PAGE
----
Page:Abraham Lincoln address (1909).djvu/30

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hostilities between the belligerents as shall confine the severities of the war within such limits as are rightfully imposed, not only by modern civilization,, but by our common Christianity."

And yet Mr. Stephens, with a letter of this import, was not even permitted to go through the lines to carry it.

Mr. Charles A. Dana, the Assistant Federal Secretary of War, the same man who permitted the shackles to be placed upon Mr. Davis, says:

"The evidence must be taken as conclusive: It proves that it was not the Confederate authorities who insisted on keeping our prisoners in distress, want and disease, but the commander of our armies."

And that commander-in-chief of their armies, the one who had absolute control of the whole matter, was Abraham Lincoln. We know that President Davis even went so far when the prisoners at Andersonville were suffering from disease and want, which the Confederate Government could not relieve or prevent, as to send a delegation of these prisoners to Mr. Lincoln to beg him to renew the cartel for their exchange, and Mr. Lincoln sent these men back to die; and, further, that when Mr. Davis offered to send home from ten to fifteen thousand of these prisoners at one time, without demanding any equivalent in exchange, this humane offer was indignantly rejected; that medicines were declared "contraband of war," and the Federal Government not only refused to furnish these for their own prisoners, to be administered by its own doctors, but refused to allow the Confederates the means to procure them when they were informed that these prisoners were dying on account of the need of these medicines. Hence we say that Mr. Lincoln, as the head of the Federal Government and the Commander-in-chief of its armies, is directly responsible for all this misconduct and cruelty on the part of his subordinates, and for the deaths, sufferings and sorrows which ensued in consequence of that misconduct and cruelty.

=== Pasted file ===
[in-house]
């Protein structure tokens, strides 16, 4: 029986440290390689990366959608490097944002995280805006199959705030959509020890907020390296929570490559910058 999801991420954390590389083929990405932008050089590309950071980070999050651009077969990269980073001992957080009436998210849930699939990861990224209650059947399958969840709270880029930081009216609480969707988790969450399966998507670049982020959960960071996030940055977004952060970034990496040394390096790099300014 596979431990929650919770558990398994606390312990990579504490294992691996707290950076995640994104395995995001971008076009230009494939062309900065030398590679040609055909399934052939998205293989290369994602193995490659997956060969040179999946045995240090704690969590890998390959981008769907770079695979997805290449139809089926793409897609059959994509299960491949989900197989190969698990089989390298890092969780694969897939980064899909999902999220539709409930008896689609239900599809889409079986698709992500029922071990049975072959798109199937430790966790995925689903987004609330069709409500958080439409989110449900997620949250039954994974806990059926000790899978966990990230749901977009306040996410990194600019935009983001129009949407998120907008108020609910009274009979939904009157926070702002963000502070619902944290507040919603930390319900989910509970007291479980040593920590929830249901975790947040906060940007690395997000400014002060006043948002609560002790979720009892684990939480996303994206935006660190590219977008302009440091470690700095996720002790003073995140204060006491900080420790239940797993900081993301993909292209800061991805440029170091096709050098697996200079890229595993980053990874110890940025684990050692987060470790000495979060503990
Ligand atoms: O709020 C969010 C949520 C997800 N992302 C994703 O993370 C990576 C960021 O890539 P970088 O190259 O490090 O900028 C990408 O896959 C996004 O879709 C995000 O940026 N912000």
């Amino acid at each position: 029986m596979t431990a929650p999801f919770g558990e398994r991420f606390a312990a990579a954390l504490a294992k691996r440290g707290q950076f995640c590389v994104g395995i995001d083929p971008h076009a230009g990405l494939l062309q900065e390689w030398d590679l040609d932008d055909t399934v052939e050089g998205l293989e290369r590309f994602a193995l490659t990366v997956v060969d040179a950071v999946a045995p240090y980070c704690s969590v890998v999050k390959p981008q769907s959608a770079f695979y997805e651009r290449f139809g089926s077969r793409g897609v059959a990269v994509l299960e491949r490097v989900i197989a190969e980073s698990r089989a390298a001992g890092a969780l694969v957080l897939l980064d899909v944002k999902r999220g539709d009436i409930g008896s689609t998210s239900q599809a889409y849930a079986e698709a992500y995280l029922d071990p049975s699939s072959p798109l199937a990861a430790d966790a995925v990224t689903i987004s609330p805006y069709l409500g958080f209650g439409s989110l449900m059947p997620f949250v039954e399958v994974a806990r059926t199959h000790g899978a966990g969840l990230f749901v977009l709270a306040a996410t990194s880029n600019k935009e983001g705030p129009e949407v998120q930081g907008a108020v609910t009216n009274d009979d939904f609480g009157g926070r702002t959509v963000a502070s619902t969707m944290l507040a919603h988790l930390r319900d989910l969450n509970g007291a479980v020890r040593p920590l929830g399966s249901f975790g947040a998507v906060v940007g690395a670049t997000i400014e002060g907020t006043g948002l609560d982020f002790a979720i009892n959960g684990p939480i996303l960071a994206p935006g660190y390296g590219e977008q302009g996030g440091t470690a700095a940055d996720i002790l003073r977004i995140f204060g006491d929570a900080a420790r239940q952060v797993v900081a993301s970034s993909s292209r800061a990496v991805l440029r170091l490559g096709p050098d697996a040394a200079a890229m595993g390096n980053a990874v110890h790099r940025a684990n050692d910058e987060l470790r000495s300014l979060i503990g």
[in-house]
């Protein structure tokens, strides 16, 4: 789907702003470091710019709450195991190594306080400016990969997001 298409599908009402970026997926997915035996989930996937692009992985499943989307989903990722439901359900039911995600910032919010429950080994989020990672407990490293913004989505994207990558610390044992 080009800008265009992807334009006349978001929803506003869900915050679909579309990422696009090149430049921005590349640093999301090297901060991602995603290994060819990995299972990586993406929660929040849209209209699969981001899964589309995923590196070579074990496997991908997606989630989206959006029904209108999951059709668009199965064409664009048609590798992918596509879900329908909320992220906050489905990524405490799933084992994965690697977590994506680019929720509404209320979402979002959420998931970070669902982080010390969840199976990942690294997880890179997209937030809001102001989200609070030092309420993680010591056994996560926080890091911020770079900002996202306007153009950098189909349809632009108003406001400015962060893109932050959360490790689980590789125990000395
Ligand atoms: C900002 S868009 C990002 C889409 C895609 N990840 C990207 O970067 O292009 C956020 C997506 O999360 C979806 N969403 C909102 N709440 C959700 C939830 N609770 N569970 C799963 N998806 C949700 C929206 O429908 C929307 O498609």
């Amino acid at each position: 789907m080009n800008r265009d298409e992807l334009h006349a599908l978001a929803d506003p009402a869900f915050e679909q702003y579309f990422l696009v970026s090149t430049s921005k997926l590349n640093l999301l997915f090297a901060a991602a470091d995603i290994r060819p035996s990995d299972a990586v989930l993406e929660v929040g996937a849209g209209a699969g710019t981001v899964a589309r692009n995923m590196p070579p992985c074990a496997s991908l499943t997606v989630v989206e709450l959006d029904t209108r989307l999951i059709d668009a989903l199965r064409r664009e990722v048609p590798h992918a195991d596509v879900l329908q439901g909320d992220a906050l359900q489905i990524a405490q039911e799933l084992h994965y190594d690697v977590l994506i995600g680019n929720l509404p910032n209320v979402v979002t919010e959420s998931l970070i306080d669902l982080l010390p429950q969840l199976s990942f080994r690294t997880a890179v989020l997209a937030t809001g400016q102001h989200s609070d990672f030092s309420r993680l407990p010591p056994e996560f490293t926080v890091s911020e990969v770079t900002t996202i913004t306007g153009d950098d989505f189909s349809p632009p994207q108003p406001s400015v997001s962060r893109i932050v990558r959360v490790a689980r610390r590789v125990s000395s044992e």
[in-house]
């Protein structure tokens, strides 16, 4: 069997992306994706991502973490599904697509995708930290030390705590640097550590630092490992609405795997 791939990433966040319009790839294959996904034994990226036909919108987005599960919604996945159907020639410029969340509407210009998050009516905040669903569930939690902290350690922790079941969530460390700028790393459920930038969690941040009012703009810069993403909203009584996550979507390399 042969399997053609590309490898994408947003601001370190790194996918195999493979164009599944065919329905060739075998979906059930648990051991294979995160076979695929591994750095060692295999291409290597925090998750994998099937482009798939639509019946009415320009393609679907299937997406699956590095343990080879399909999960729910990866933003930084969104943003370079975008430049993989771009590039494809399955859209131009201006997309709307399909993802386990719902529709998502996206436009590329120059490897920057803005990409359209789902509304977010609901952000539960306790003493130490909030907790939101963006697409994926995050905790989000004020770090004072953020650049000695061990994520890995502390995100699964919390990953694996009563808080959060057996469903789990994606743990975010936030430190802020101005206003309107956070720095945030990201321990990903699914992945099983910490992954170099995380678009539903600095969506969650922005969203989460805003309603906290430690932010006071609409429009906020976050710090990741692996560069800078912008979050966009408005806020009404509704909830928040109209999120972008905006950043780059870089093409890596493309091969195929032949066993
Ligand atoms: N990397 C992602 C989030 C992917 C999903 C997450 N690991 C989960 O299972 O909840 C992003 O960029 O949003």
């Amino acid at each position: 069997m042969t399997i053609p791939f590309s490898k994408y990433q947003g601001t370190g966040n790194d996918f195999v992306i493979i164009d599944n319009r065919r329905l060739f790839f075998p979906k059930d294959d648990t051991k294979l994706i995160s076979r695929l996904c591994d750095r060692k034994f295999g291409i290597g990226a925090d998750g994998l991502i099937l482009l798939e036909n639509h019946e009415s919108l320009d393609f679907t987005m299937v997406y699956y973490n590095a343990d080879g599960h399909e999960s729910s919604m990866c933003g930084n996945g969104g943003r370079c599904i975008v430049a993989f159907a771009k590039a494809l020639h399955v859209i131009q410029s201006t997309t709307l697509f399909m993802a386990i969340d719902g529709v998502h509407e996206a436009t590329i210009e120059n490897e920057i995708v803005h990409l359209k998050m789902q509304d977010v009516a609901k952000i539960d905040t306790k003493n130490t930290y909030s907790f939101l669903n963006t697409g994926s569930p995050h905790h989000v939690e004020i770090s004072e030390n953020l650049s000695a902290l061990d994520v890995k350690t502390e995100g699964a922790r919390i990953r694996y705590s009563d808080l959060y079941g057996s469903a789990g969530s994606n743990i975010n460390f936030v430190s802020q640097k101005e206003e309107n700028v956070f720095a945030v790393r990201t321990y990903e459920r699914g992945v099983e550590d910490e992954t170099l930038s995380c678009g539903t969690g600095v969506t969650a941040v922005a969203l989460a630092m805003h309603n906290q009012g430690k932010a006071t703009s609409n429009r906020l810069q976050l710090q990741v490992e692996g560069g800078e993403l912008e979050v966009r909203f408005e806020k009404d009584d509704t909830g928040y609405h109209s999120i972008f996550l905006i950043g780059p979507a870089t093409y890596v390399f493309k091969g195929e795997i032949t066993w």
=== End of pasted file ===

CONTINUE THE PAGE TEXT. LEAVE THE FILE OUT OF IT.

But it is often said that, notwithstanding all these things, Mr. Lincoln was a friend of the Southern people, and that his death was a great misfortune to the South, since he would have been able to prevent the outrages, severities and cruelties of "Reconstruction."